Crank

Crank Movie Review

2006
Dir: Mark Neveldine, Brian Taylor
Script:
Mark Neveldine, Brian Taylor
Cast:
Jason Statham, Amy Smart, Efren Ramirez, Dwight Yoakam

Hitman Chev Chelios (Statham) has been injected with a unique poison that will kill him if his heart slows.

Some filmmakers study the medium as one might a language, striving to understand its intricate workings. The true auteurs, like Woody and Bergmann, take their inspiration from literature and personal experience, forming elaborate fictionalisations of inner chaos. Tarentino watched films until his eyeballs dripped from their sockets, gaining a natural, instinctive feel for the craft. Mark Neveldine and Brian Taylor, the director/writer pairing behind Crank, played Grand Theft Auto III to the tunes of Linken Park for six months daily, while snorting enough coke to immobilize a herd of rhinoceros. Each to his own.

Crank

Crank

In Rudolph Maté’s D.O.A. our poisoned protagonist had a week to find his killer; Crank gives Stratham little over an hour. There’s little time for characterisation, or even humanity, to hinder Chev Chelios’ brief rampage through Los Angeles. Crank is the gun-toting sibling of the morality deficient Saw or Hostel brand of horror; discovering that her supposed video games programmer boyfriend Chelios is in fact a hitman, dumb blonde Amy Smart (oh the irony) proudly announces to a passer by “my boyfriend kills people for a living!”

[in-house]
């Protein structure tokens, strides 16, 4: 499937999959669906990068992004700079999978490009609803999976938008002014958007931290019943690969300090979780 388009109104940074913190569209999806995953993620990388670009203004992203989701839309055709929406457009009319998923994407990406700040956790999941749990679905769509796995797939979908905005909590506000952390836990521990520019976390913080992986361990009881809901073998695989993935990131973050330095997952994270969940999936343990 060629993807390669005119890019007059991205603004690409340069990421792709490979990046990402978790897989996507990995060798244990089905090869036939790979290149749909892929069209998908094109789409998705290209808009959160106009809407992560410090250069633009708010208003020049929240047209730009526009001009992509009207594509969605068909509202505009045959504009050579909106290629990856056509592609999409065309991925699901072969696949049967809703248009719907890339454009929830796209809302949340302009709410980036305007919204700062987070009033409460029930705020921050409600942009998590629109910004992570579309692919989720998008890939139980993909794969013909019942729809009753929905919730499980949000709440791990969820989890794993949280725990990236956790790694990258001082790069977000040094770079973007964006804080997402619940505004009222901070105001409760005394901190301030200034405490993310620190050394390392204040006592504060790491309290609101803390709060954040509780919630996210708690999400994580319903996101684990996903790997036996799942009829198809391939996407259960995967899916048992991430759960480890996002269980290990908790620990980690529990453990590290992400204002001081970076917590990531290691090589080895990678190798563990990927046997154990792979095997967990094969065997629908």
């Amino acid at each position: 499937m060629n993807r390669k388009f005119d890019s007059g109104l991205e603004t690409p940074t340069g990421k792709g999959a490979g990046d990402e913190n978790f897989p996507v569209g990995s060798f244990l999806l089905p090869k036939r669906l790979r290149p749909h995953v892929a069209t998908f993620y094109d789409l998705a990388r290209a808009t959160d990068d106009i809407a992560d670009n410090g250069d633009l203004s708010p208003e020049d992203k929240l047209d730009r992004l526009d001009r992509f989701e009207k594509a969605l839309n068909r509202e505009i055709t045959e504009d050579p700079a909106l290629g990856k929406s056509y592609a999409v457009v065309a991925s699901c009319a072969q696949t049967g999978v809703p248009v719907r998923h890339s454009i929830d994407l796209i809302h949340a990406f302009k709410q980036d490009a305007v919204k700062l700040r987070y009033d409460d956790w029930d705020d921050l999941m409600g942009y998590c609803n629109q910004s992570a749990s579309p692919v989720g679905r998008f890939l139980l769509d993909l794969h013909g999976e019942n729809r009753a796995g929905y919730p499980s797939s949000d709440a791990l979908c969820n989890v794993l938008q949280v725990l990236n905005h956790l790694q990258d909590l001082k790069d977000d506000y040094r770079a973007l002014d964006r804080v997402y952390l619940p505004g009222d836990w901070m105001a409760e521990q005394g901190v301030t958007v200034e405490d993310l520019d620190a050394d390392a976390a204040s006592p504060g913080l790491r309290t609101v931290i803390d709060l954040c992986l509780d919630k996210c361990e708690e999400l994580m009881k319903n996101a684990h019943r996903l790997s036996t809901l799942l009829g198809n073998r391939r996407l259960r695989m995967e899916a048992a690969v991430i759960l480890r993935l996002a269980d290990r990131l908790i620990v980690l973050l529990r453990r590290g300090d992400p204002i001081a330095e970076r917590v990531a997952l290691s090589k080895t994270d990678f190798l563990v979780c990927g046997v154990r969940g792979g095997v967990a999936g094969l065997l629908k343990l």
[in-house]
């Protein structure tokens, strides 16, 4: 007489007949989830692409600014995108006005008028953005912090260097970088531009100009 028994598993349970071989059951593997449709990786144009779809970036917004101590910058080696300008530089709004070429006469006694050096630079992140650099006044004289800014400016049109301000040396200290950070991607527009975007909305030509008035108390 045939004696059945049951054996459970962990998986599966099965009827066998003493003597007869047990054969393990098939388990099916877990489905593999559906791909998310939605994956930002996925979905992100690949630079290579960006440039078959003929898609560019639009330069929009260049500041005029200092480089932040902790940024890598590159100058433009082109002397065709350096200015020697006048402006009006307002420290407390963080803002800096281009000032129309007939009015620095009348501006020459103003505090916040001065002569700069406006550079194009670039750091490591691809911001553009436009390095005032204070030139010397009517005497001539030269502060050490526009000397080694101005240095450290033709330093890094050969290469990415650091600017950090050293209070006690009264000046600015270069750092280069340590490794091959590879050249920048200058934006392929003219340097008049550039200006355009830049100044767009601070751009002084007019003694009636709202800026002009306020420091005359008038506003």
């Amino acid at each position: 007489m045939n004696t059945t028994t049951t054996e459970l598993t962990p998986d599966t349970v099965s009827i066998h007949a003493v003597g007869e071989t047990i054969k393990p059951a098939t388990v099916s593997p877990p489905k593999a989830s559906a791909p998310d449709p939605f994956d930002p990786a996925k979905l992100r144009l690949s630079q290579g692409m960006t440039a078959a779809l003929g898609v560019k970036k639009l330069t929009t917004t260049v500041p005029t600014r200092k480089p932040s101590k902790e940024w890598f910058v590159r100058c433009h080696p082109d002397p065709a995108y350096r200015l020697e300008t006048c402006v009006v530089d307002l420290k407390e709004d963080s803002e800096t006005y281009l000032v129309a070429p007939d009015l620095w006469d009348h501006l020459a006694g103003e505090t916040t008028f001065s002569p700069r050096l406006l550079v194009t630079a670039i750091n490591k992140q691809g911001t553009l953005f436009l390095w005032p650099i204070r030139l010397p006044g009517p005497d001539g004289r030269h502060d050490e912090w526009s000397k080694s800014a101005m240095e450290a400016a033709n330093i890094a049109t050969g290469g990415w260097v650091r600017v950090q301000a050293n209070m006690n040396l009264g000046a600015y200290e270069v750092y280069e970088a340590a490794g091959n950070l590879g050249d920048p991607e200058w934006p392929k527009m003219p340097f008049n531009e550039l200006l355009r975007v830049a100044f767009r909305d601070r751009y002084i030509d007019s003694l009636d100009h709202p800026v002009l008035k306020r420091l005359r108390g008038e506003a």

That Crank does nothing to hide its video game origins is all that the film really has going for it. Like its vacant “hero” the film accelerates at Scene 1 and does not hit the brakes until the brick wall ending. Crank is a shallow, brain-dead joyride, but it accepts it.

If you happen to be a member of the ADHD crowd, your attention struggling to reach the end of the next hip-hop tainted TV commercial, then Crank may be the movie for you. It won’t bore you with a plot, has no pretences about its lack of depth, and there’s enough killings, boobies, fag jokes and drug abuse to keep the mentally stunted cheery throughout.

2/10

Carl Doherty has written about movies, video games, comic books and literature for almost a decade, forging ill-informed critiques for numerous websites, blogs and publications that no one has ever heard of. His debut novel, the epic fantasy comedy Welcome to The Fold, is available now on Kindle here (UK) and here (US).

Leave a Reply

Your email address will not be published.